TECH PEOPLE LEADERSHIP NEWSLETTER
A weekly newsletter of curated links giving help, advice and opinion to leaders in teh tech industry.
Easy read, useful stuff. Exactly what it says - ways to start the “I want feedback” conversation with your team.
A cool, practical post outlining specific ways to notice, and then disrupt our own biases when giving feedback. Great piece.
Will breaks down one of the thornier recurring decisions software managers have to make: build vs buy.
“My rule of thumb is to first understand if there are any sufficiently high risks that you simply can’t move forward. If the risks are acceptable, then perform a simple value versus cost calculation and accept the results!” But it’s usually not that simple! Take a read.
A question of the moment - or the next decade, anyway, as the bulk of the investment in most companies becomes software development of some kind. How do we know if the money is being well spent? Can we know if the money is being well spent?
“The industrialist in me doesn’t want to admit that there’s no way to measure software developer productivity. As much as I believe that creativity is important in software, I’d also love to be able to tell a customer that we’re halfway done and actually mean it” Exactly!
This is pretty great. I’ve posted selections from Jeff Bezos’ shareholder letters occasionally because he writes clearly and describes simple, clean models for management frameworks - decisions, delegation etc etc. This is a much more complete list. Great reading.
A detailed and careful introduction to a framework for difficult conversations. Particularly in these times of remote working, when generalized anxiety is making many conversations more difficult than usual, this is really worth a read.
A checklist of action items to think about before going into a difficult conversation, including conversation openings: simple, structured and very helpful.
This is a really simple, short read, but a great one: a crisis is when you find out whether the values you’ve been talking about are really the values you are living.
Very much worth the short time it takes to read, and a longer time to reflect on.
Brian Kelly on Twitter: "Knowing your team's home situations is important, so I made a simple diagram...
Somehow this single tweet caught, for me, the huge impact that the situation is having on families working from home. If you’re managing a team right now, might be good to have this up on the wall somewhere to glance at, both to calibrate your own situation, and that of others you are working with.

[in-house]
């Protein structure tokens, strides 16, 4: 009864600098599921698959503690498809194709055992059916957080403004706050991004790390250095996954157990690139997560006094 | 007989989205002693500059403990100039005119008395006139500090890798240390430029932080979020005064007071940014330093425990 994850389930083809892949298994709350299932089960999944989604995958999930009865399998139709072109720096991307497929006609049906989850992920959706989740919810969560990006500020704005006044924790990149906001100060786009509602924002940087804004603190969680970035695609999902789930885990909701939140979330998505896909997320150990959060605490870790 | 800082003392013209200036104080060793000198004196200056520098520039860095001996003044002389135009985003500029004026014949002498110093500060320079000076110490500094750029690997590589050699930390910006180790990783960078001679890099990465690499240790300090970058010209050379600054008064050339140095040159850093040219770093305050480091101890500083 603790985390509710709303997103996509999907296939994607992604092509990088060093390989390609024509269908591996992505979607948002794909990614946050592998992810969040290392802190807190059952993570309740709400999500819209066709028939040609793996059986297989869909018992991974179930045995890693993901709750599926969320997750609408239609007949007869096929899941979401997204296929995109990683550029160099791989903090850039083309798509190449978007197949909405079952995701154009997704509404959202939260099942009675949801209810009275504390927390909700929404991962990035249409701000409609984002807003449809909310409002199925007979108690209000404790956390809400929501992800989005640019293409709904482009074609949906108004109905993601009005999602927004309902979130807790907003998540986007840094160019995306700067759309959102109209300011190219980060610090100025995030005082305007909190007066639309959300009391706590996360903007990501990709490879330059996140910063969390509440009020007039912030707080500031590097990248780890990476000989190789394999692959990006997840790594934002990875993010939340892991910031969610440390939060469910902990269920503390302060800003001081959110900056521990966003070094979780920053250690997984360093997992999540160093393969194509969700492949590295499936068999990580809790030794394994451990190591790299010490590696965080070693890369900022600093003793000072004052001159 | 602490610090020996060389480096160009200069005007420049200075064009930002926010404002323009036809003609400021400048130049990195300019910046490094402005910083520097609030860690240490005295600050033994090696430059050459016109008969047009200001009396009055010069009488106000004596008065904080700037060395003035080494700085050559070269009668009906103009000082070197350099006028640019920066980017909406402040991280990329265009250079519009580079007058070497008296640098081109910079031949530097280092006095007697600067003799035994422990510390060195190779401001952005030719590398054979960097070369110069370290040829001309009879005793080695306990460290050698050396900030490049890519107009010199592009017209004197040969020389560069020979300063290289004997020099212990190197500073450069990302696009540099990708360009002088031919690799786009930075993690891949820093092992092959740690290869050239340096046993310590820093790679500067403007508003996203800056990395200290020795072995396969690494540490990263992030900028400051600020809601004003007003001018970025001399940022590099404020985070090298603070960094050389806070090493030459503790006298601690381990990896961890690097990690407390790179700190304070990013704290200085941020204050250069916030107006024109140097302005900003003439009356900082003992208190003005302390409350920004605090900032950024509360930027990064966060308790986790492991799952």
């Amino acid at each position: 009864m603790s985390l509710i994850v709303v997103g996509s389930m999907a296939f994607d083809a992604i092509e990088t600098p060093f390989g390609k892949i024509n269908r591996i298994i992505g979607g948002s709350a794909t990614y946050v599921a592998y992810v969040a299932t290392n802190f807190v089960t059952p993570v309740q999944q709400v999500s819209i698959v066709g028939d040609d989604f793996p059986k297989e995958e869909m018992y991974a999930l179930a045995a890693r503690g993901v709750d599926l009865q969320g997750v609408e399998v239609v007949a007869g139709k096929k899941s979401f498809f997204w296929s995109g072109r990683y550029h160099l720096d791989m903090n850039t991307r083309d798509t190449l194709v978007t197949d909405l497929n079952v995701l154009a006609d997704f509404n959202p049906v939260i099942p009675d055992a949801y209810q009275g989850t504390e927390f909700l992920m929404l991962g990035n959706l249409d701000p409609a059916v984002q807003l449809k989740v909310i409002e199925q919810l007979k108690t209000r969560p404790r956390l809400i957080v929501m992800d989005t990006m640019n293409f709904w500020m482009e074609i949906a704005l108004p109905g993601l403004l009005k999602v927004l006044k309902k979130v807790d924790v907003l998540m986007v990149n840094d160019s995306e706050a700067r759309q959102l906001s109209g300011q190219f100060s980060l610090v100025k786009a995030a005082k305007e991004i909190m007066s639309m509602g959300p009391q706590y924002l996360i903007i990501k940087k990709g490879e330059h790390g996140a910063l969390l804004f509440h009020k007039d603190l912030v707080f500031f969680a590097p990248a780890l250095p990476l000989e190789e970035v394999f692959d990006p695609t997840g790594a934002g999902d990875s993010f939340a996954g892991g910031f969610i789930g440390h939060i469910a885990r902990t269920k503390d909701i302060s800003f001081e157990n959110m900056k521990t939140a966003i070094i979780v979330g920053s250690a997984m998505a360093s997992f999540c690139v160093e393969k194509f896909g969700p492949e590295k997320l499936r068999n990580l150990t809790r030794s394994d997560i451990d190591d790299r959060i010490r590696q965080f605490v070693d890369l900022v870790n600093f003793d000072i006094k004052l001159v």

What to Do When You're Feeling a Lack of Motivation at Work, as a Manager? - Know Your Team | Blog
After the adrenalin rush of the initial disruptive period I, and a lot of my clients, have been feeling down and demotivated this last week or two. The Know Your Team with some things to try.
A very complete wiki with a ton of resources for working in distributed teams, and in the current crisis. Everything from development tools to high-level company responses to health resources. Recommended.
This originally had the much more intriguing title of “Dev Productivity is Way Down at LinearB”, but I guess the marketing folks got to it :-) So how is eng productivity changed by being distributed? And how would you measure it?
(disclosure: I know the LinearB folks a bit, and I realize that there’s a marketing angle to their posts. But I like that they are explicitly wrestling with a significant issue: how to really measure software engineering productivity. More than happy to post from others who are similarly tangling with the problem).
We’re going to be here for a while. We’d better get good at it. This is a good post about what starts to get uncomfortable in remote working, and what to do about it.
A quick update to the “five whys” changing the perspective from (implicitly) seeking blame, and therefore getting excuses, to engaging in problem solving. I’ve written before about the issues with “why” questions - this is a neat modification of an already powerful tool to address the issues with “why”.
Disagreeing is necessary, vital even. But much harder to do with remote tools. “Silences” can be misinterpreted, facial expressions hard to read etc etc. The Zapier team have thought about it and suggest a ton of practical tools for disagreeing productively in a distributed team.
People don’t change, but stressful circumstances can make some behaviors “louder”. Good advice on working with people as their weaknesses (and yours) show up more vividly in this period.
I’m not a huge fan of the “wartime” metaphor for leadership (and, to be fair, neither is Ed), but if there ever was a time to engage with it, it’s now. A typically thoughtful, careful and insightful article.
“And it’s the determined, persistent, calm leader who can take forceful, vigorous action to mobilize people while avoiding panic”
Ed also has several insightful articles about working from home on his site.